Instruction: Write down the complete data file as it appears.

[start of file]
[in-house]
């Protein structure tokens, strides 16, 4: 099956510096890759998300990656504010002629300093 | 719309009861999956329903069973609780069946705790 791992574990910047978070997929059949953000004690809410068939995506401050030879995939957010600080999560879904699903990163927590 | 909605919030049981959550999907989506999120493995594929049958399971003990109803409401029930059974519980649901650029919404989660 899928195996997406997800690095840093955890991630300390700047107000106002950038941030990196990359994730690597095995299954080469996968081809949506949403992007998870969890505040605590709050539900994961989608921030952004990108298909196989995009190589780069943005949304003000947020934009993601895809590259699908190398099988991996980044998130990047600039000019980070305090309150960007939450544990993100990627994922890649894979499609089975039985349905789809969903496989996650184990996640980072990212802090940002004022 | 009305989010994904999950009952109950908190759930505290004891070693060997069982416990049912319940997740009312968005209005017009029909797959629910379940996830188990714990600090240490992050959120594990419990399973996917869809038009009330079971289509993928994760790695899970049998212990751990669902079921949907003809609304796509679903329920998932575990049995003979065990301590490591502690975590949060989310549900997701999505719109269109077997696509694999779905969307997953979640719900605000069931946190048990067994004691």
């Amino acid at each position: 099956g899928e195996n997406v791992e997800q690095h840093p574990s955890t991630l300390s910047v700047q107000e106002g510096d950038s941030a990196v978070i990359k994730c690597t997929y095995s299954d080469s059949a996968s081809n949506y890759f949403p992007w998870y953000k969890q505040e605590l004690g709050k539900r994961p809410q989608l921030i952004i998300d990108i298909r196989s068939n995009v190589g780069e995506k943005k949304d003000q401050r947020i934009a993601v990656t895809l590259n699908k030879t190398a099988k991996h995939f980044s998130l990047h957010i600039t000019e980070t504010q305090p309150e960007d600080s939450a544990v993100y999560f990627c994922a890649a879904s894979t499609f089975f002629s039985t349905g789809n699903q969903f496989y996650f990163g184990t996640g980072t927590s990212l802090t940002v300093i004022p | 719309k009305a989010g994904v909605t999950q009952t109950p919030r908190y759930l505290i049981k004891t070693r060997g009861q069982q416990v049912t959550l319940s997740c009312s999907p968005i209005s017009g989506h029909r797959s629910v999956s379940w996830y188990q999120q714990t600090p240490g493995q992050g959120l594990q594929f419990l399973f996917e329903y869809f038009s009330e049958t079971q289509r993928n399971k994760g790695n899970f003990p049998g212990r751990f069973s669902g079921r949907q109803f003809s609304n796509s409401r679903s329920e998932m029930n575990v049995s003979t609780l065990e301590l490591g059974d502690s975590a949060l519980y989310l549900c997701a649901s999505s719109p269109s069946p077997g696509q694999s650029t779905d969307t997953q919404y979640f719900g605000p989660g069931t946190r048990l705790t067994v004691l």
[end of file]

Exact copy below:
[in-house]
């Protein structure tokens, strides 16, 4: 099956510096890759998300990656504010002629300093 | 719309009861999956329903069973609780069946705790 791992574990910047978070997929059949953000004690809410068939995506401050030879995939957010600080999560879904699903990163927590 | 909605919030049981959550999907989506999120493995594929049958399971003990109803409401029930059974519980649901650029919404989660 899928195996997406997800690095840093955890991630300390700047107000106002950038941030990196990359994730690597095995299954080469996968081809949506949403992007998870969890505040605590709050539900994961989608921030952004990108298909196989995009190589780069943005949304003000947020934009993601895809590259699908190398099988991996980044998130990047600039000019980070305090309150960007939450544990993100990627994922890649894979499609089975039985349905789809969903496989996650184990996640980072990212802090940002004022 | 009305989010994904999950009952109950908190759930505290004891070693060997069982416990049912319940997740009312968005209005017009029909797959629910379940996830188990714990600090240490992050959120594990419990399973996917869809038009009330079971289509993928994760790695899970049998212990751990669902079921949907003809609304796509679903329920998932575990049995003979065990301590490591502690975590949060989310549900997701999505719109269109077997696509694999779905969307997953979640719900605000069931946190048990067994004691």
């Amino acid at each position: 099956g899928e195996n997406v791992e997800q690095h840093p574990s955890t991630l300390s910047v700047q107000e106002g510096d950038s941030a990196v978070i990359k994730c690597t997929y095995s299954d080469s059949a996968s081809n949506y890759f949403p992007w998870y953000k969890q505040e605590l004690g709050k539900r994961p809410q989608l921030i952004i998300d990108i298909r196989s068939n995009v190589g780069e995506k943005k949304d003000q401050r947020i934009a993601v990656t895809l590259n699908k030879t190398a099988k991996h995939f980044s998130l990047h957010i600039t000019e980070t504010q305090p309150e960007d600080s939450a544990v993100y999560f990627c994922a890649a879904s894979t499609f089975f002629s039985t349905g789809n699903q969903f496989y996650f990163g184990t996640g980072t927590s990212l802090t940002v300093i004022p | 719309k009305a989010g994904v909605t999950q009952t109950p919030r908190y759930l505290i049981k004891t070693r060997g009861q069982q416990v049912t959550l319940s997740c009312s999907p968005i209005s017009g989506h029909r797959s629910v999956s379940w996830y188990q999120q714990t600090p240490g493995q992050g959120l594990q594929f419990l399973f996917e329903y869809f038009s009330e049958t079971q289509r993928n399971k994760g790695n899970f003990p049998g212990r751990f069973s669902g079921r949907q109803f003809s609304n796509s409401r679903s329920e998932m029930n575990v049995s003979t609780l065990e301590l490591g059974d502690s975590a949060l519980y989310l549900c997701a649901s999505s719109p269109s069946p077997g696509q694999s650029t779905d969307t997953q919404y979640f719900g605000p989660g069931t946190r048990l705790t067994v004691l």